There was an article in a cycling magazine a few months ago where the author began by describing how it felt when he first fell in love – how it was an all-consuming feeling, how he couldn’t bear to be parted from his loved one. I remember thinking, what has this got to do with cycling? He went on to say that although he was still very much in love, over time the feelings and the passion gradually diminished … until one day he fell in love all over again, but this time with someone else! And then the author revealed – he was talking about a bike (and his new love was another bike)! And the thing is – I knew exactly what he meant!
There are numerous interesting statistics on cycling and bicycle usage (such as 43% of the UK population owns or has access to a bicycle1 or that nearly three quarters of a million people in the UK use a bike as their main form of transport to and from work2). But the really interesting statistic can’t be found easily, if at all, namely how many people have experienced the joy of free-wheeling down a hill?
For many of us, our first memories of cycling take us back to childhood. I remember desperately wanting a Raleigh Chopper, which at the time seemed the coolest thing in the world! Perhaps that’s partly why owning a bike, buying a bike, and getting out there on a bike – whether you’re racing at an elite level on a top of the range road bike or tootling around slowly for fun – brings such particular pleasure.
Why do we cycle?
Around 3 million people in the UK cycle 3 times a week or more, clocking up something in excess of 3 billion miles. That’s a lot of cycling! And they can’t all be doing it just for the joy of free-wheeling down a hill … for as every cyclist knows, what comes down must have previously gone up! So why do it? Well, there are lots of reasons, including:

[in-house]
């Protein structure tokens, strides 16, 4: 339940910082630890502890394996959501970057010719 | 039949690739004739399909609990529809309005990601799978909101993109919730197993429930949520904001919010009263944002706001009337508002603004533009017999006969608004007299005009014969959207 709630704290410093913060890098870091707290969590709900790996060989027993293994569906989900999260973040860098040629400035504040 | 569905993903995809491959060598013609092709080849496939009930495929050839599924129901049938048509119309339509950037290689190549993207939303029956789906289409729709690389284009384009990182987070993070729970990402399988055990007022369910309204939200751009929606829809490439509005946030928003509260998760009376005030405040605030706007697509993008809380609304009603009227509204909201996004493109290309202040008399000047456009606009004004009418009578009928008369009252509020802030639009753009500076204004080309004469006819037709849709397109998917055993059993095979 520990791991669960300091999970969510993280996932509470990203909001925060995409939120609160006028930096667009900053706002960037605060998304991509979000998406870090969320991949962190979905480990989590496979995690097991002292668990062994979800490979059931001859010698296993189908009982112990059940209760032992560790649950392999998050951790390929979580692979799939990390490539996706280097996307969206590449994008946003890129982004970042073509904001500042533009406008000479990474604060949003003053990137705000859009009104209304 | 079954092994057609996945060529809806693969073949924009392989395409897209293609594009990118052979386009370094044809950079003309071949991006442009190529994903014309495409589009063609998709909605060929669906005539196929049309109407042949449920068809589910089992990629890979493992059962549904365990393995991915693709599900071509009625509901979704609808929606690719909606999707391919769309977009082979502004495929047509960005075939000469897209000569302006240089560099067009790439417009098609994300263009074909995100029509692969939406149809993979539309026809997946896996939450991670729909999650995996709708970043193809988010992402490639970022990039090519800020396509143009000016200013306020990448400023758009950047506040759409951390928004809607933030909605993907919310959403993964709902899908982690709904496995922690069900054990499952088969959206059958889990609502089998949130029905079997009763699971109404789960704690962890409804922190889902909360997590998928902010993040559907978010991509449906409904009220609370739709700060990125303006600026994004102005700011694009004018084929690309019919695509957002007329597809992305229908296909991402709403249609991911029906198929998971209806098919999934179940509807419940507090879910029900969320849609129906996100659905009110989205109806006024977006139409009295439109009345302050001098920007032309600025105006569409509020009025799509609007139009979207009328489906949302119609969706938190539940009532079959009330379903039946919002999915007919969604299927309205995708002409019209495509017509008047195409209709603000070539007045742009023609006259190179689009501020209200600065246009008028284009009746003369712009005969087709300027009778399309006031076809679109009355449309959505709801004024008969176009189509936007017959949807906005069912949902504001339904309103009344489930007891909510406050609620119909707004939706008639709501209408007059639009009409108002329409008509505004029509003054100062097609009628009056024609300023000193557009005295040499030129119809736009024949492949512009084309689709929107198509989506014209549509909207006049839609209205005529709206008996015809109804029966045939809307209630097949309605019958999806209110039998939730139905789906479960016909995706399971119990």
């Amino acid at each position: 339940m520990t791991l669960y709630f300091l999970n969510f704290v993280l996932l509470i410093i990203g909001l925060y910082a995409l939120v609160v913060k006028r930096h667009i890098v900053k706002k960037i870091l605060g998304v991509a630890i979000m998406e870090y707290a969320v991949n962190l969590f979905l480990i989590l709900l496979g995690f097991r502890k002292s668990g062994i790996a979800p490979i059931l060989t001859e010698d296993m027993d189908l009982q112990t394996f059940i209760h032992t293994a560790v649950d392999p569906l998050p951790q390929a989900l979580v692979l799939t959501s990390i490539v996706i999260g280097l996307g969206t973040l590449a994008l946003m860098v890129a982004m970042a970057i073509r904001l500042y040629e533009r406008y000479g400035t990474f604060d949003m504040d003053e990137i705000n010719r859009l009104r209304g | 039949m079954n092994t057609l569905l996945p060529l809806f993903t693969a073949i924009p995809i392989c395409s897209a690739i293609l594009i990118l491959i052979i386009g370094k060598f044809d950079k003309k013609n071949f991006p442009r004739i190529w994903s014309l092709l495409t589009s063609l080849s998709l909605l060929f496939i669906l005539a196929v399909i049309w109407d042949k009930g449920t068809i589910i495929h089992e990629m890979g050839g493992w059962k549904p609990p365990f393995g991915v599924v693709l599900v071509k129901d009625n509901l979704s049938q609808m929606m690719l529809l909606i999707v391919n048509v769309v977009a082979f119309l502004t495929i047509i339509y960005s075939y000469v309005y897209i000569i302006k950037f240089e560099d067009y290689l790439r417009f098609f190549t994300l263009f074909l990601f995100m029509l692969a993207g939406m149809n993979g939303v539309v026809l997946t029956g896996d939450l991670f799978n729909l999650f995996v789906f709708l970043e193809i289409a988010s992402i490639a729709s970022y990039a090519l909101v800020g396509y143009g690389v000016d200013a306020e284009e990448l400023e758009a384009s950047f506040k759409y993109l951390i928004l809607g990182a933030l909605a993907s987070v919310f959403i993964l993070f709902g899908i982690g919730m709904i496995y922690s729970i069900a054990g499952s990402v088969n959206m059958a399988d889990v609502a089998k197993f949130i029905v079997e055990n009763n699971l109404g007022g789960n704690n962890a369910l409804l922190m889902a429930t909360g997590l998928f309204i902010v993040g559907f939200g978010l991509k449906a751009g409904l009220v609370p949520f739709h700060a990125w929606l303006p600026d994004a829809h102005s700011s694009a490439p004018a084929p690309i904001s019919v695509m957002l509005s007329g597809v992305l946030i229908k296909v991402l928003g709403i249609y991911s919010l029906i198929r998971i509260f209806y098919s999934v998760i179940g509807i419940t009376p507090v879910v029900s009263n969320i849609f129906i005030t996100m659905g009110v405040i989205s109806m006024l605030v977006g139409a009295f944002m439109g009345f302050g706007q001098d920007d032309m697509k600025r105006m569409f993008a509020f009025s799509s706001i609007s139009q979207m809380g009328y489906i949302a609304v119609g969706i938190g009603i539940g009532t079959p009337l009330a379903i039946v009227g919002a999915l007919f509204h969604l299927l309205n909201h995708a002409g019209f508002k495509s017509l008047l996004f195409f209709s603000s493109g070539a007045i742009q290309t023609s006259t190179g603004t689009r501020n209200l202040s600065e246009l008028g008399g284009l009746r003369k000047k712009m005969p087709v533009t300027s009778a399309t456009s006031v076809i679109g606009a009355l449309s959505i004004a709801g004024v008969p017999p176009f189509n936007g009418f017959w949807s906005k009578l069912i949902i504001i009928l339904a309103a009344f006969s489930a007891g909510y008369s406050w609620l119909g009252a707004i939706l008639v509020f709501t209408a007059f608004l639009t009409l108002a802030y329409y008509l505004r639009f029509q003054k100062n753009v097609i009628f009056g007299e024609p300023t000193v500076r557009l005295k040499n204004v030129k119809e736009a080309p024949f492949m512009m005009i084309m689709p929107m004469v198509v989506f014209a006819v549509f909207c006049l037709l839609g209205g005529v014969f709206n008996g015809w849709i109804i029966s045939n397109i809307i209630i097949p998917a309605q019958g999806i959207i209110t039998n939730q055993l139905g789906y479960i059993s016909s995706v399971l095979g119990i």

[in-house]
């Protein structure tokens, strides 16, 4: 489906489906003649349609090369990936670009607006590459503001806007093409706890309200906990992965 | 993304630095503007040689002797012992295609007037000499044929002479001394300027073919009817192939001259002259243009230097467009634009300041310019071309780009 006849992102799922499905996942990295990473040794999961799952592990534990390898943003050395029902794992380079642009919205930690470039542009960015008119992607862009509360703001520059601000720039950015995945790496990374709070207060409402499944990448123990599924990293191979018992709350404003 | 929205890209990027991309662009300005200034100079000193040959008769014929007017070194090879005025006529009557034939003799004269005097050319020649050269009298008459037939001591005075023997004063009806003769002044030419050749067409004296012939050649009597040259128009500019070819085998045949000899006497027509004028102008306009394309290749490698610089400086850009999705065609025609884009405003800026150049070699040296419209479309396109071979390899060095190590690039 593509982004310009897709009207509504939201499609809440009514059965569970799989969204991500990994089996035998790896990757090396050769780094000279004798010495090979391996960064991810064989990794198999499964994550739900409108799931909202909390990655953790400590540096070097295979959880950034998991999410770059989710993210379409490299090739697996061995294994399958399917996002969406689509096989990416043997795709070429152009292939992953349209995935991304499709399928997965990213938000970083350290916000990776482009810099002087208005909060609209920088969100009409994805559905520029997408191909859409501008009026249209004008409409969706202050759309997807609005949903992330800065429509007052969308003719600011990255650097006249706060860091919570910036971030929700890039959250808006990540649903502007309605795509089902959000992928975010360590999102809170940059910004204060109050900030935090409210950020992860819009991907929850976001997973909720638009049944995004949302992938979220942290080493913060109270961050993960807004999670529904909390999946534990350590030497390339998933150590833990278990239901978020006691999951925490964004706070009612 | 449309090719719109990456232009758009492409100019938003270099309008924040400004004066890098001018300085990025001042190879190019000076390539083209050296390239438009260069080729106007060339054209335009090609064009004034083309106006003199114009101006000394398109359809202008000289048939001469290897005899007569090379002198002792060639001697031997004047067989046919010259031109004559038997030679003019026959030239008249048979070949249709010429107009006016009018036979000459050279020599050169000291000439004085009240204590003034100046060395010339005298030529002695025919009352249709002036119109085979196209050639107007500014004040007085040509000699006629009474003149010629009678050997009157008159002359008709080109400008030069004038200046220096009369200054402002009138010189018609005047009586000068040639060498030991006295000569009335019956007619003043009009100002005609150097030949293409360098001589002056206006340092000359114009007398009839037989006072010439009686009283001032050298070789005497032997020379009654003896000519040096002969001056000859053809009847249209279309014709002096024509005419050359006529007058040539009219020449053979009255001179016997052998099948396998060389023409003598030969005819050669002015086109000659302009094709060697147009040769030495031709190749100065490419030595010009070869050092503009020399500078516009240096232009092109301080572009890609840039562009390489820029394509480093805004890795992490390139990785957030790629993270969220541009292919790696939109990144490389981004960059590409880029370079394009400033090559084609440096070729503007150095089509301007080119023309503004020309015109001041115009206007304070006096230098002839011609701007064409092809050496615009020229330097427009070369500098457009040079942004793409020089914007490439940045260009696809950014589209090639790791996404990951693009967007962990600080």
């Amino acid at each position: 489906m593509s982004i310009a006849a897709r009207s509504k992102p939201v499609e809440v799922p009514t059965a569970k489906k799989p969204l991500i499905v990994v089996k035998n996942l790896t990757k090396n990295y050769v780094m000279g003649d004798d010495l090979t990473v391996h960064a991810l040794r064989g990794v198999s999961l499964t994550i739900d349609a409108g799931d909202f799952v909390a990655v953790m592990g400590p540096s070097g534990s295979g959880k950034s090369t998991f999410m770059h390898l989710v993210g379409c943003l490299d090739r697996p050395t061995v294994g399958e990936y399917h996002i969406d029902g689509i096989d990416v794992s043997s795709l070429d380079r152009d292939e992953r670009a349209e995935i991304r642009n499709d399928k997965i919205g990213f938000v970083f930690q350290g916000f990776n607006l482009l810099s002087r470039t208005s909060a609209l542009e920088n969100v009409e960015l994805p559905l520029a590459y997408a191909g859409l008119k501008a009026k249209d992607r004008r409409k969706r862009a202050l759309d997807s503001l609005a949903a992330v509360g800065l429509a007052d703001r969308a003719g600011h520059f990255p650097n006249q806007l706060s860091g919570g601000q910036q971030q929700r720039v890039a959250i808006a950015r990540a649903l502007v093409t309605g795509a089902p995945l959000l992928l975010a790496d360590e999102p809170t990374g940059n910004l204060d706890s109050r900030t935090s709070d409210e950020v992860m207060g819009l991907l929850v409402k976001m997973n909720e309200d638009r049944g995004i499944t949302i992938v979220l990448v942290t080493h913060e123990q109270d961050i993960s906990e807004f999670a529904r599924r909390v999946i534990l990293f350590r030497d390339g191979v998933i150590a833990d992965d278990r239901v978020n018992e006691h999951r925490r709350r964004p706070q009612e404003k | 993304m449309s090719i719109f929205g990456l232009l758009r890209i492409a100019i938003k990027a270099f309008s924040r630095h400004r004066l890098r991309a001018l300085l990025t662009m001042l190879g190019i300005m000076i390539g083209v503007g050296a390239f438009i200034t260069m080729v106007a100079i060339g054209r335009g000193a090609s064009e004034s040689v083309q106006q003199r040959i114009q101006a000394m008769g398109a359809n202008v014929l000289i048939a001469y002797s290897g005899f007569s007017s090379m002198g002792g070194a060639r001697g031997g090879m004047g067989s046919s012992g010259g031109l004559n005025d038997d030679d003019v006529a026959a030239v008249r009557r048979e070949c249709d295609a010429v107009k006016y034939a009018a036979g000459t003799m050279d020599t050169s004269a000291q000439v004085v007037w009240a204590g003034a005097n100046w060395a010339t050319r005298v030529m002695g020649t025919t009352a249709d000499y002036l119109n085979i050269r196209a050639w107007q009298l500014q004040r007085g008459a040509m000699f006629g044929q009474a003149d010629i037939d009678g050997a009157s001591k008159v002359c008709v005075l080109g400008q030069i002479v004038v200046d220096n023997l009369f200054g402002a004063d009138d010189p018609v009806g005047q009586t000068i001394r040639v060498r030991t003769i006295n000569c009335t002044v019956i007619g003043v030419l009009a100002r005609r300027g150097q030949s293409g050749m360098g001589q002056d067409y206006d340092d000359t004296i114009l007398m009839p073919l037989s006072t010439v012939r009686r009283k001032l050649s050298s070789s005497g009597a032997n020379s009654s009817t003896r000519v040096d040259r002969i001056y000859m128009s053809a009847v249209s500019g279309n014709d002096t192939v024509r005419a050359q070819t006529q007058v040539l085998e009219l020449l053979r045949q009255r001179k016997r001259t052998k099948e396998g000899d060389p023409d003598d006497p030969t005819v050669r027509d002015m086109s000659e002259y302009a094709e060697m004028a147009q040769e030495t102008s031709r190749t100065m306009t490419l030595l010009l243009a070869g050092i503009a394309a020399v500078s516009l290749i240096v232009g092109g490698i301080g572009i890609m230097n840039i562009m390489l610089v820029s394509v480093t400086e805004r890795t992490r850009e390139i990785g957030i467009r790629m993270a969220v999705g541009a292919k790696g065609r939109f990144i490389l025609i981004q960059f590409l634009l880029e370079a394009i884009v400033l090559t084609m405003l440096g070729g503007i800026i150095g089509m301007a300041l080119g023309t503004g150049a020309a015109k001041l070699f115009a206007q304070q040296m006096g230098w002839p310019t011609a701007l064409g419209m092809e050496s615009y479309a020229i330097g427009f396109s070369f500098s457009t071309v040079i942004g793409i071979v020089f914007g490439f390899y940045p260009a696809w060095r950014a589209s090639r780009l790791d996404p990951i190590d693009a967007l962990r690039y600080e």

to say nothing of the enjoyment! Or the exchange of looks with a car driver when you’re both waiting for the light to turn green. For sure the car will shoot off and leave you standing, but you’ll have a lot more fun!
Check out an interesting article on 15 fascinating facts about riding a bike here.
And if you’re worried about safety, read this article from the National Cycling Charity CTC here.
Challenge – the feeling of accomplishment
We mentioned “challenge” above – and there is no doubt that this is one of the greatest feelings you can get on a bike. The feeling you get when you reach the top of a hard climb is wonderful!
One very popular ride each year, which comes with a particularly hard climb near the end (Ditchling Beacon, average gradient 9% for almost a mile), is the famous London to Brighton bike ride organised by the British Heart Foundation (click here for further details).
Martin Bender, the Managing Director of Calderstone, did the ride again in 2014 and conquered the climb, and this is what he had to say: “I believe this was my 8th consecutive BHF Bike Ride to Brighton and each year have (somehow) managed to cycle to the summit of the Beacon despite lack of training and jay-walkers doing their best to prevent me! A great sense of achievement, though, and the virtual freewheel down to the spectacular finish line on Brighton promenade cannot be beaten.”
Choosing a bike
So you’re convinced! But what kind of bike do you need (or want, not always the same thing of course)? A top of the range road bike, which can easily cost you several thousand pounds, a mountain bike, a hybrid? What accessories? And where should you go to look for it?
There’s no shortage of information on the internet, but with bikes – particularly because there are so many options and accessories (some of which can be quite confusing) – it often helps to refer to a catalogue. Check out this link from Calderstone to see some of the benefits of a high quality product catalogue:
and the advantages of dealing with experts:
Much as we’d love to talk more about cycling, the Tour de France, the Olympics, Bradley Wiggins, Mark Cavendish, and all the rest, it’s time to move on.
In our next article we’ll be focussing on brochure design – how to ensure that your brochures do justice to your products.
 National Travel Survey
 2011 Census